At age 75, after more than half of those years working at a dry cleaner in the hottest job outside of a furnace, Shirley Mclean still works when she can.
She worked Thursday – on a day outdoor temperatures approached 100 degrees.
How did she get to work?
She walked. Mclean and her husband have no car.
“I fell out,” Mclean said of what happened when it was so hot Thursday when she tried to work.
She was taken to the hospital, told to stay hydrated and cool, then went home to the house she and her husband have rented for decades. The home is tiny, weathered.
Her house Friday was about as hot inside as the 97 degrees outside, where the heat index was, according to the National Weather Service, a staggering 105 degrees.
“I would guess 103 inside because we keep it so dark,” she said.
In the chair near her sat her husband of 43 years, Grady Mclean. Grady is retired, worn out after a lifetime of construction and handyman work.
“That was after I left the farm work,” said Grady Mclean. “I worked.”
On a table is a plaque for Grady’s service to Boyd Hill Baptist Church.
The couple has no children.
They survive on Social Security and prayer.
An ancient air conditioner hums, but what air it does churn can be called “cool” if the air being blown is cooler than the 103-degree air in the house.
“We are about to burn up,” said Shirley Mclean.
The tiny house is two small bedrooms, a living room with an ancient oil furnace in it, and a kitchen.
An older brother of Shirley’s stays in the extra room.
A knock comes at the door, and a child arrives with an empty styrofoam cup, the largest soft drink cup from a fast-food place.
“Come in,” said Shirley Mclean.
Then, Shirley Mclean who has almost nothing to spare, went and filled up the cup with ice, so the child could cool off somebody else.
“You have to help somebody if they need it,” Shirley said. “You are welcome, honey.”
Then she showed her utility bill from the city of Rock Hill. This is a city that builds $32 million buildings to house the utility department and its trucks, and has raised utility rates for 10 years in a row, at least, on people such as Shirley Mclean.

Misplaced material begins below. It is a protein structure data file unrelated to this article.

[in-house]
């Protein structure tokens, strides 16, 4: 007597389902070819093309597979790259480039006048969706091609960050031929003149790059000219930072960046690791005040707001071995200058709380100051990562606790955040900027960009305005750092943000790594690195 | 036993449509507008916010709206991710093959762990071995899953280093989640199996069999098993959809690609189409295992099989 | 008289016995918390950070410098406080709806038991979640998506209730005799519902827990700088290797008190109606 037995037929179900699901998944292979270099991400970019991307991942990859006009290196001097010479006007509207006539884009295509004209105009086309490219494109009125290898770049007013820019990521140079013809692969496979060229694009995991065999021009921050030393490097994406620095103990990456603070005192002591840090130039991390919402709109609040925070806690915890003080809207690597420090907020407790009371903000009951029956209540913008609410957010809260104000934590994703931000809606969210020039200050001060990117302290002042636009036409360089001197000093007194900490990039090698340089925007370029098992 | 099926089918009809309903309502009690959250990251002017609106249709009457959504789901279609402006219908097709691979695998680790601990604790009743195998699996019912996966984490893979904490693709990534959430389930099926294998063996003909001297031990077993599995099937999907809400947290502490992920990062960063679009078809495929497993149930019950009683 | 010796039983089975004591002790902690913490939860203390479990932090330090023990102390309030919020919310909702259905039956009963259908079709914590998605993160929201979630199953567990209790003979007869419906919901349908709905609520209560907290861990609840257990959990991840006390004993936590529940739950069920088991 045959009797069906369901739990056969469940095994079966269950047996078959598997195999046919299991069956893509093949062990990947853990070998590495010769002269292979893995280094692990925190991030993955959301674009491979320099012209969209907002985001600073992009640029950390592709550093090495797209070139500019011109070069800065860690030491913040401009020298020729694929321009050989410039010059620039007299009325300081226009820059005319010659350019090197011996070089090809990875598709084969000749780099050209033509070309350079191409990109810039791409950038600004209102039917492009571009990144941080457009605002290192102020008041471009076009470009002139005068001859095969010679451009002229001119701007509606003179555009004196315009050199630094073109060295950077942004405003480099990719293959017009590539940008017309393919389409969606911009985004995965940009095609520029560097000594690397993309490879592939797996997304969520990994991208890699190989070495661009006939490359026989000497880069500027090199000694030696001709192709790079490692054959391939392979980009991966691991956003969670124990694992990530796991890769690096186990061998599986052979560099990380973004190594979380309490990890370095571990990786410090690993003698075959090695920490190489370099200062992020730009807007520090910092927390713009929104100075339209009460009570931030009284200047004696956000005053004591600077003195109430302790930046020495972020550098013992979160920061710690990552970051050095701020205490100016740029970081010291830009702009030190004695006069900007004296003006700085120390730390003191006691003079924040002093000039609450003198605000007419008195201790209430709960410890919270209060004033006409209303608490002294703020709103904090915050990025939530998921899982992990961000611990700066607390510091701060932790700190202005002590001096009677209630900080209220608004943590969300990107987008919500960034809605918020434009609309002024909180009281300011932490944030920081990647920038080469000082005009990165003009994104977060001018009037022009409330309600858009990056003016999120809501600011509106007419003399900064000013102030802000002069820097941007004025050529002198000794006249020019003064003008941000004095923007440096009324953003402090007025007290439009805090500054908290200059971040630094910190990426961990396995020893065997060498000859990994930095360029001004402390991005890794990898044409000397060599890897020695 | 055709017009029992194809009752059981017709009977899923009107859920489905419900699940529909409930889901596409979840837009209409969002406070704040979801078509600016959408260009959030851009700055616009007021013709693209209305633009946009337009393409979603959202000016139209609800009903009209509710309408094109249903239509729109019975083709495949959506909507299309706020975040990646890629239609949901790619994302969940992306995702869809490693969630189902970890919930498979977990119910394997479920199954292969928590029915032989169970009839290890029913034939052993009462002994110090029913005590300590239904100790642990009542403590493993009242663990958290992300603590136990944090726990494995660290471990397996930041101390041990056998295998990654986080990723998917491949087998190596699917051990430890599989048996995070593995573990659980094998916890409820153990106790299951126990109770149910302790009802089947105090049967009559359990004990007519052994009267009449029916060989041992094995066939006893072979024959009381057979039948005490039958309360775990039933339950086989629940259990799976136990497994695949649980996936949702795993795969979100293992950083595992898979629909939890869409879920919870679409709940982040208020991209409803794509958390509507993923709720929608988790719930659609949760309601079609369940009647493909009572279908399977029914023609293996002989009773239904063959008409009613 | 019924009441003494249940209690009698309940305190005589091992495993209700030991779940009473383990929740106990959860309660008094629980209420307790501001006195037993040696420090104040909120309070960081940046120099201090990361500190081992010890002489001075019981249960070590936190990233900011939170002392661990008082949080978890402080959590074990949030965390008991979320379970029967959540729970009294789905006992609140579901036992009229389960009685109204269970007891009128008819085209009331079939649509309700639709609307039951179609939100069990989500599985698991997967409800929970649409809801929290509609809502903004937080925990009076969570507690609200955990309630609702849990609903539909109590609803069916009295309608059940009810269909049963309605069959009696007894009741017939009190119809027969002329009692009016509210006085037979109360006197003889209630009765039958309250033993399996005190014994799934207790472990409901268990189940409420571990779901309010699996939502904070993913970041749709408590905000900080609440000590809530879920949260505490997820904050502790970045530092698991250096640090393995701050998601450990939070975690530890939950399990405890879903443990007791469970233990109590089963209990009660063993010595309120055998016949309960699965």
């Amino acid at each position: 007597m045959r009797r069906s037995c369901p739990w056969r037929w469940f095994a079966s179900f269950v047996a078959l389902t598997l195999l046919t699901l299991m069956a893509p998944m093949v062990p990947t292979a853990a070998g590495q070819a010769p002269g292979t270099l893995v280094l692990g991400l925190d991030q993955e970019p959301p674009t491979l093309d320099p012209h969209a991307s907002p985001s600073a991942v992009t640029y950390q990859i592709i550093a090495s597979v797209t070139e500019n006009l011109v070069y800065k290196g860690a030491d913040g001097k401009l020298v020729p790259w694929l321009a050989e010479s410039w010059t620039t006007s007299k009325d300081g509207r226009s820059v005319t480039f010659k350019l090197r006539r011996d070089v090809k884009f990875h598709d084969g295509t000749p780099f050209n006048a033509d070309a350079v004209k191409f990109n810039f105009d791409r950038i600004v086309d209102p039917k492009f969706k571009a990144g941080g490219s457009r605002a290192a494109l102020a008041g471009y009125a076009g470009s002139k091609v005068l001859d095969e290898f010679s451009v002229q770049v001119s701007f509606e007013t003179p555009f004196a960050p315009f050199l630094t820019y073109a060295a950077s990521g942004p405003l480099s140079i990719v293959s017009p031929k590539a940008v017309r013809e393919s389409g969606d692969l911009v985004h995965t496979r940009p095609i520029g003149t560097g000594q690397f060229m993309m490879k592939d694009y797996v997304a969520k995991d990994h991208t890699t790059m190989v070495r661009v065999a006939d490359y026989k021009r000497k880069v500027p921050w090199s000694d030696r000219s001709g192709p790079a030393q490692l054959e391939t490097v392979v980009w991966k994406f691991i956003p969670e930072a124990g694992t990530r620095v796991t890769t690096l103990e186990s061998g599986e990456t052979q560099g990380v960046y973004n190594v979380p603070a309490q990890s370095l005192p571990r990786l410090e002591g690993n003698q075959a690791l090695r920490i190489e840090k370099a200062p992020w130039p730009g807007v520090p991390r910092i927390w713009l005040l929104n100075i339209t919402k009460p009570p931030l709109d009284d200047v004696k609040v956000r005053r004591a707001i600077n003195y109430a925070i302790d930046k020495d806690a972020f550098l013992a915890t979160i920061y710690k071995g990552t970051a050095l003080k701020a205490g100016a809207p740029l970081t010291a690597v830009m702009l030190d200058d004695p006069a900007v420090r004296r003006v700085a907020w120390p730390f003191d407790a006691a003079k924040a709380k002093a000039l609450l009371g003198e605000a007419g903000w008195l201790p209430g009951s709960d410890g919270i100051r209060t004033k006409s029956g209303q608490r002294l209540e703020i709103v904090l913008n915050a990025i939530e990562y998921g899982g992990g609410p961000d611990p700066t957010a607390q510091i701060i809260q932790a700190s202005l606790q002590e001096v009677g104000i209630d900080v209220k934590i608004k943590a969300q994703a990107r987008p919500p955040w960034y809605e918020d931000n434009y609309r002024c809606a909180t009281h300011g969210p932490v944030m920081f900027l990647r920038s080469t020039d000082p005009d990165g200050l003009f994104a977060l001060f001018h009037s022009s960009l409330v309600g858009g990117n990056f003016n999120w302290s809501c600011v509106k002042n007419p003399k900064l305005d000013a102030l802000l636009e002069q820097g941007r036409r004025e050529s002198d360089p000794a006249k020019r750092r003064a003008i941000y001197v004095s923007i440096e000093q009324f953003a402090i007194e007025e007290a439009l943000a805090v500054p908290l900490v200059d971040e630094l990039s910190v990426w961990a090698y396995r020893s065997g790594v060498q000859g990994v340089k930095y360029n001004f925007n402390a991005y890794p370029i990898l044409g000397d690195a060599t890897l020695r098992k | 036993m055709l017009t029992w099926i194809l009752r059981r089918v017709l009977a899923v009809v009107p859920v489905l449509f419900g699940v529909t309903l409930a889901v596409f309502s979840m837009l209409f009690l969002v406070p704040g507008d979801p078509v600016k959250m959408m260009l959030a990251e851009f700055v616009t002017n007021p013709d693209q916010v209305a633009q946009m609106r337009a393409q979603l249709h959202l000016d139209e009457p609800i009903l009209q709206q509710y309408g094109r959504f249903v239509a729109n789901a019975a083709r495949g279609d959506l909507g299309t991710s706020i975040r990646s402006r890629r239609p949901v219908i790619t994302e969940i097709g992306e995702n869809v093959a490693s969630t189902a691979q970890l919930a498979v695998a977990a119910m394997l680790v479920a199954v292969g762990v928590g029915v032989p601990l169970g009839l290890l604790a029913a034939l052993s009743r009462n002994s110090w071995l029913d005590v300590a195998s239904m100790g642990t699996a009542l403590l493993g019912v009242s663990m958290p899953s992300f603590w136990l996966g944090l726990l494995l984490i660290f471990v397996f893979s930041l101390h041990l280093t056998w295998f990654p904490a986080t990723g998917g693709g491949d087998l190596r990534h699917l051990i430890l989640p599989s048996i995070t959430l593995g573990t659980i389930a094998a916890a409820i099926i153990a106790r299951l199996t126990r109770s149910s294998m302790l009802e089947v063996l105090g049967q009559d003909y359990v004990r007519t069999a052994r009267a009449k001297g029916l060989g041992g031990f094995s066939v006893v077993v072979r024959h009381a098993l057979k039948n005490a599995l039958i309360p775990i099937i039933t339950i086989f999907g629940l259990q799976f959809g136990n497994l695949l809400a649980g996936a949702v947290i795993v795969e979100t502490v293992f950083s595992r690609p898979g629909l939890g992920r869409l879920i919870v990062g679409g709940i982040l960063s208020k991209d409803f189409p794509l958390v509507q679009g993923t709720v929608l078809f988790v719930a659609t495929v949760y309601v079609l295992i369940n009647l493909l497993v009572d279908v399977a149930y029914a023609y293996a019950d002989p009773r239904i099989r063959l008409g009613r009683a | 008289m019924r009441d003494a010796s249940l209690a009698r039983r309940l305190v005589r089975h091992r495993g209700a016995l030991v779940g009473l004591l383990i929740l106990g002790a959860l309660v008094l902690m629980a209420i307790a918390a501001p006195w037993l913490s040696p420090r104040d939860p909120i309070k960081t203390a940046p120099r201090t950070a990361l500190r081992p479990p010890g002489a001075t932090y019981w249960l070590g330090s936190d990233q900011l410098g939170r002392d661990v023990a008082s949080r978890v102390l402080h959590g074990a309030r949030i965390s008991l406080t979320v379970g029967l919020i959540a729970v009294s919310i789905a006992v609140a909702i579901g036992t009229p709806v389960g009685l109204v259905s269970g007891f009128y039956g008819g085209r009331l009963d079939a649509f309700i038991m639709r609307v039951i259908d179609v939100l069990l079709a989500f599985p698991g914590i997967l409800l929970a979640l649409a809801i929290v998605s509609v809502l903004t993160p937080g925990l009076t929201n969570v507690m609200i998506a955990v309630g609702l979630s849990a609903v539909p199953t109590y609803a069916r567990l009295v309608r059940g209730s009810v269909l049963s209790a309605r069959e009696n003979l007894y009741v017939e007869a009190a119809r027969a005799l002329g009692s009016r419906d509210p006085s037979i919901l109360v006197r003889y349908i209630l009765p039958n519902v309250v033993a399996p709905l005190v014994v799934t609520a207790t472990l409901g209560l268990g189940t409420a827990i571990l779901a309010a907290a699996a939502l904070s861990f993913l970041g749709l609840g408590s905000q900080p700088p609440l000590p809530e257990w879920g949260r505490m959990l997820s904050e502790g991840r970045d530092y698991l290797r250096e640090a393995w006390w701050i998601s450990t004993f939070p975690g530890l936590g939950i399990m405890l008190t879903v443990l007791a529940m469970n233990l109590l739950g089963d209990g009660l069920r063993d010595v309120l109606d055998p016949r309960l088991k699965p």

The city in that same decade has built soccer fields for another $12 million, and spent more than $70,000 on a water trough, and even more on pictures of old cars for a parking deck.
There were an armada of people from the city of Rock Hill at a soccer tournament on the other side of the city Thursday and Friday, worrying about how those people at the games played on fields of green grass watered by taxpayer money and cut by taxpayer money and lit by taxpayer money. Many more volunteered to help keep the hot cool at the soccer fields.
Nobody volunteered to work for Shirley Mclean at the dry cleaner, and nobody volunteered to help pay her bill that goes up each year.
Shirley Mclean’s electricity bill read a staggering $237.27.
That bill is for two months for two people who barely scrape by on Social Security and who are so broke that the wife, at age 75, presses somebody else’s clothes in incredible heat to try to survive.
Not a single light is on in the house, to save money.
The due date read July 23.
Friday was July 27.
So the other part of the bill said “delinquent notice!”
Another notice, expected next week, will have the words “disconnect” and a date when the power will be shut off.
Shirley was asked how she would pay the bill before disconnection, how she would survive in the heat, and her answer was, “We have to find a way.”
The generosity of the people of York County shined through Saturday, just hours after The Herald ran a story about an elderly couple struggling with extreme heat and high utility bills.
By noon Saturday more than 70 people had offered to help Shirley and Grady Mclean of Rock Hill.
Shirley Mclean still works part-time at a dry cleaner and her husband is disabled after a lifetime of manual labor. They were struggling without air conditioning and facing disconnection of their electricity. Shirley Mclean had even passed out from the heat Thursday while trying to make a few dollars to augment the couple’s Social Security check that sometimes does not stretch enough to pay all the bills.
A new air conditioner was installed, and the city of Rock Hill utility bill of $237.27 was taken by a lady who vowed to pay it Monday when the city offices open. More people offered donations to pay the bill ahead of time, and for other expenses and food.
“People have just been so kind,” Shirley Mclean said. “People, they got such big hearts. They are super.”
Yes, Shirley, Herald readers do have big hearts. When someone is in need, they act and act fast. And each one of those persons declined to have a name published for the generosity, because as one reader said while standing outside the Mclean home: “The words I live by are ‘Love thy neighbor as thyself.’ “